Numbeo (Sept 2023), Hellosafe (2023) & Insurance Business (Apr 2023)

 3. Best places to live in Toronto

Toronto has many neighborhoods, each with its own unique qualities. When you’re deciding where to live in Toronto, it’s important to consider your needs, budget, commute to work, and the lifestyle you desire. By carefully weighing these factors, you can find the neighborhood that’s just right for you. 

To assist you in making an informed choice, we’ve compiled a list of the best neighborhoods to consider when moving around Toronto.

City

Characteristics 

Yonge-Eglinton

Vibrant hub for young professionals with easy access to shops, restaurants, and public transport.

Liberty Village

Trendy neighborhood with modernized factories now housing cafes, bars, and startups in media and technology.

Leslieville

Family-friendly oasis with vintage shops and boutiques.

Allenby

Kid-friendly area near Allenby Public School with green spaces and recreational options.

Setting up home services 

Whether you own a house or rent in Toronto, utility costs are a part of your budget. Toronto’s electricity and gas services are primarily provided by Toronto Hydro and Enbridge Gas. To ensure you’re getting the best rates, consider shopping around for competitive providers and plans to save on home services.

 Keep in mind that electricity rates in Toronto can vary depending on the season, so exploring time-of-use pricing can help you save on your energy bills. Additionally, when managing your expenses, don’t forget to consider finding the best internet providers in Toronto.

Utilities

Cost

Basic

(Electricity, Heating, Cooling, Water, Garbage) for 915 sq ft Apartment

$208.67

Internet

(60 Mbps or More, Unlimited Data, Cable/ADSL)

$76.09

Total

$284.76

Numbeo (Sept 2023) & OEB (2023)

Should you rent or buy?

In 2023, the average cost of a house in Toronto is approximately $1,141,400. If you’re thinking about renting, a one-bedroom apartment outside the city center will be around $2,280.60, which is notably higher than Montreal’s average rental costs.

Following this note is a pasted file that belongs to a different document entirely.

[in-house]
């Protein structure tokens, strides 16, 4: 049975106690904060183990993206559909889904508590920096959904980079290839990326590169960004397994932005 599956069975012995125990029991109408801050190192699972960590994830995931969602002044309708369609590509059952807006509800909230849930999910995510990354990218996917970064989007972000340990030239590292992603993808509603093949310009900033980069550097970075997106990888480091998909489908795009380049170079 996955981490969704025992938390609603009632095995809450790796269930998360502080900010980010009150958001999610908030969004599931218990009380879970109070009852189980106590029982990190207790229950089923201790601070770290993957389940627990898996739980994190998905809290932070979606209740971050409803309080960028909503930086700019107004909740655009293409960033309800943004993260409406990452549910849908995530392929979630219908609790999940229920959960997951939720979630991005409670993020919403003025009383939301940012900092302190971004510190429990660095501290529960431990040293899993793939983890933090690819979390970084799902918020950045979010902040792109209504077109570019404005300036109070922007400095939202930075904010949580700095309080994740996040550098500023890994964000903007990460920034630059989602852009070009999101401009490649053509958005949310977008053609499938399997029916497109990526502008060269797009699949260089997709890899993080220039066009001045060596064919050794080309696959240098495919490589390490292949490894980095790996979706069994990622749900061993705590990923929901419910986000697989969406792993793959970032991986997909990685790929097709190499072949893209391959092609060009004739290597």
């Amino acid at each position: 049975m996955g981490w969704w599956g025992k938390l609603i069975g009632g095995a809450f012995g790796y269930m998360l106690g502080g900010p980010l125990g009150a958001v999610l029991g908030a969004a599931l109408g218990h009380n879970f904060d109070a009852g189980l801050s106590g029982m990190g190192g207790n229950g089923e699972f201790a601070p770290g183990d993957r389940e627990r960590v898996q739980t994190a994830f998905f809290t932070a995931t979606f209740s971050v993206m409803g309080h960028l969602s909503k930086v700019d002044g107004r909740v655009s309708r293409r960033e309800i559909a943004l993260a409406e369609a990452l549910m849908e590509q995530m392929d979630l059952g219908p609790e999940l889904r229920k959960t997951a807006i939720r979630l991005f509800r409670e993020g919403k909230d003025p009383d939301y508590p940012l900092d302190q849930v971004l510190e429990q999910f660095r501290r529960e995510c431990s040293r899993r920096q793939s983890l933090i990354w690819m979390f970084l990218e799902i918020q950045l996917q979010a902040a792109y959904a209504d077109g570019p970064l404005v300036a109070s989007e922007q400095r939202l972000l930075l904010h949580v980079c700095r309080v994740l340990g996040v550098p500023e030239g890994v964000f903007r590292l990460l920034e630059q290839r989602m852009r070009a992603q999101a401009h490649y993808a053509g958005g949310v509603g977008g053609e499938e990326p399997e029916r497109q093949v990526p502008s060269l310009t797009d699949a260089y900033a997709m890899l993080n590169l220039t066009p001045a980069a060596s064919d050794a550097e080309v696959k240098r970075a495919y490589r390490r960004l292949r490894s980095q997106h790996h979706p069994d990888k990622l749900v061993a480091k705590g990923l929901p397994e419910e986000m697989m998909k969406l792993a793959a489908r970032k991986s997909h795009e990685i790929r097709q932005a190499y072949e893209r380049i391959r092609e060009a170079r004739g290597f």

Montreal is often celebrated for its affordability when it comes to housing in comparison to Toronto. However, it’s essential to recognize that while Toronto may have a higher cost of living, it offers unique advantages that might make the investment worthwhile. Toronto boasts a robust job market with numerous opportunities across various industries, which can lead to higher earning potential. 

Cost of rent in Toronto

Area/Neighborhood

1-bed apartment

3-bed apartment

Toronto (Outside of Center)

$2,280.60

$3,434.43

Numbeo (Sept 2023)

Cost of buying a property in Toronto

Area/Neighborhood

Average home price 

Greater Toronto*

$1,141,400

CREA (Aug 2023)

Do I need to hire a Notary or a Real Estate Lawyer when buying a house or condo in Toronto?

In Toronto and throughout Ontario, it is essential to hire a Real Estate Lawyer, not a Notary, when purchasing a house or condo. Typically, a Real Estate Lawyer initiates the preparation of property documents. If you and the lawyer are in the same geographic area, you would sign the documents in their presence. Otherwise, the lawyer may arrange for you to sign the documents in the presence of a Notary Public. Notary Public witness your signature, verify your identity, and administer necessary oaths, but they are not the sole preparers of your property documents.

4. Cost of living in Montreal vs. Toronto

Toronto’s cost of living

Category

Monthly cost

1 bed apt rent outside city center

$2,280.60

Groceries

Numbeo’s grocery list ($88.59 multiplied by 4)

 $354.36

Utilities

Electricity, heating, cooling, water, garbage

 $208.67

Internet with 60 Mbps

$76.09

Transit pass

$156.00

Entertainment 

Meal, taxi, movie

$104.00

Gym membership 

$72.73

Total

$3,252.45

Numbeo (Sept 2023)

Montreal’s cost of living

Category

Monthly cost

1 bed apt rent outside city center

$1,221.81

Groceries

Numbeo’s grocery list ($82.64 multiplied by 4)

 $330.56

Utilities

Electricity, heating, cooling, water, garbage

$110.21

Internet with 60 Mbps

$59.54

Transit pass

$97.00

Entertainment 

Meal, taxi, movie

$116.75

Gym membership 

$41.14

Total

$1,977.01